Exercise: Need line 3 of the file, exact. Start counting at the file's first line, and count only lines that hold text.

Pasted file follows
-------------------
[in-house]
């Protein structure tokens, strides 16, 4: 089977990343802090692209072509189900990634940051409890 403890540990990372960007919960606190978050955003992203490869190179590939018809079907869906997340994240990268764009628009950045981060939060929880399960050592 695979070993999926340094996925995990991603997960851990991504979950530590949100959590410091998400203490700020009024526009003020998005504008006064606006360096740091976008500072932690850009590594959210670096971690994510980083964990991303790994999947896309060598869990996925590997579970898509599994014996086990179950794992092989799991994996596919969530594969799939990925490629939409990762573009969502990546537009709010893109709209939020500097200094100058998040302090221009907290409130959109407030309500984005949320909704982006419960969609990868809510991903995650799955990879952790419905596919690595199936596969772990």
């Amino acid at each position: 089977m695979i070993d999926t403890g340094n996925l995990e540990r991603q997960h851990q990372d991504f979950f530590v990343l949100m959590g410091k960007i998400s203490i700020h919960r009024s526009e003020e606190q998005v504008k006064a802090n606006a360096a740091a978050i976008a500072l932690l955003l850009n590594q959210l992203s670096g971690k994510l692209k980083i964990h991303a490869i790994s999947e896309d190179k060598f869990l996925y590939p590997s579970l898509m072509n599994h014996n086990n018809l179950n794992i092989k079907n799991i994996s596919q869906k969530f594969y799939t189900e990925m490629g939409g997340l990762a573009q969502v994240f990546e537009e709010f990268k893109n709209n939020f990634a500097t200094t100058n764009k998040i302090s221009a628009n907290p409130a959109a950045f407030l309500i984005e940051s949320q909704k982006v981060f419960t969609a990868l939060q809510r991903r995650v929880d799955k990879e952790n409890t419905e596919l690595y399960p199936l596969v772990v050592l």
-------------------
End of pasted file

């Amino acid at each position: 089977m695979i070993d999926t403890g340094n996925l995990e540990r991603q997960h851990q990372d991504f979950f530590v990343l949100m959590g410091k960007i998400s203490i700020h919960r009024s526009e003020e606190q998005v504008k006064a802090n606006a360096a740091a978050i976008a500072l932690l955003l850009n590594q959210l992203s670096g971690k994510l692209k980083i964990h991303a490869i790994s999947e896309d190179k060598f869990l996925y590939p590997s579970l898509m072509n599994h014996n086990n018809l179950n794992i092989k079907n799991i994996s596919q869906k969530f594969y799939t189900e990925m490629g939409g997340l990762a573009q969502v994240f990546e537009e709010f990268k893109n709209n939020f990634a500097t200094t100058n764009k998040i302090s221009a628009n907290p409130a959109a950045f407030l309500i984005e940051s949320q909704k982006v981060f419960t969609a990868l939060q809510r991903r995650v929880d799955k990879e952790n409890t419905e596919l690595y399960p199936l596969v772990v050592l």